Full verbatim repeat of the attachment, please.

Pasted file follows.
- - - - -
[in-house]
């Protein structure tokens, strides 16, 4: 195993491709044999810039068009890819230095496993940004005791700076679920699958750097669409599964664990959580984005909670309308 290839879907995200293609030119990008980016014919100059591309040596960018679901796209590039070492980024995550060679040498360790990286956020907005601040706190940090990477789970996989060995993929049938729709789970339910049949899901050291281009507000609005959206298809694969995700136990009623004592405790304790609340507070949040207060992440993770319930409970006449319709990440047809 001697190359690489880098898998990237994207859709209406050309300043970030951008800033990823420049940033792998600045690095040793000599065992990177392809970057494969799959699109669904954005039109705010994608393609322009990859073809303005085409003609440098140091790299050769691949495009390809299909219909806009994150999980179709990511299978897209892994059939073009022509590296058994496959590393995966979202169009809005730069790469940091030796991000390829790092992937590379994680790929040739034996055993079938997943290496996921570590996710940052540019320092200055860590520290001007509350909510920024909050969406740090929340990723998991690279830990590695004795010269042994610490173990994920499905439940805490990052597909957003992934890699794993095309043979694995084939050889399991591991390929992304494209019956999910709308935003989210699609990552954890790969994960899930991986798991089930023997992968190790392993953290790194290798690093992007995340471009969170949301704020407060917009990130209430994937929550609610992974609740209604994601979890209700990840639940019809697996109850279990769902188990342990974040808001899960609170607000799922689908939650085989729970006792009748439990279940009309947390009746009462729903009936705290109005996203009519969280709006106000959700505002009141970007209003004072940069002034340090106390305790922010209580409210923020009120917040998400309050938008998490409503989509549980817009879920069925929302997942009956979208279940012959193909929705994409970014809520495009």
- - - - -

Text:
[in-house]
């Protein structure tokens, strides 16, 4: 195993491709044999810039068009890819230095496993940004005791700076679920699958750097669409599964664990959580984005909670309308 290839879907995200293609030119990008980016014919100059591309040596960018679901796209590039070492980024995550060679040498360790990286956020907005601040706190940090990477789970996989060995993929049938729709789970339910049949899901050291281009507000609005959206298809694969995700136990009623004592405790304790609340507070949040207060992440993770319930409970006449319709990440047809 001697190359690489880098898998990237994207859709209406050309300043970030951008800033990823420049940033792998600045690095040793000599065992990177392809970057494969799959699109669904954005039109705010994608393609322009990859073809303005085409003609440098140091790299050769691949495009390809299909219909806009994150999980179709990511299978897209892994059939073009022509590296058994496959590393995966979202169009809005730069790469940091030796991000390829790092992937590379994680790929040739034996055993079938997943290496996921570590996710940052540019320092200055860590520290001007509350909510920024909050969406740090929340990723998991690279830990590695004795010269042994610490173990994920499905439940805490990052597909957003992934890699794993095309043979694995084939050889399991591991390929992304494209019956999910709308935003989210699609990552954890790969994960899930991986798991089930023997992968190790392993953290790194290798690093992007995340471009969170949301704020407060917009990130209430994937929550609610992974609740209604994601979890209700990840639940019809697996109850279990769902188990342990974040808001899960609170607000799922689908939650085989729970006792009748439990279940009309947390009746009462729903009936705290109005996203009519969280709006106000959700505002009141970007209003004072940069002034340090106390305790922010209580409210923020009120917040998400309050938008998490409503989509549980817009879920069925929302997942009956979208279940012959193909929705994409970014809520495009």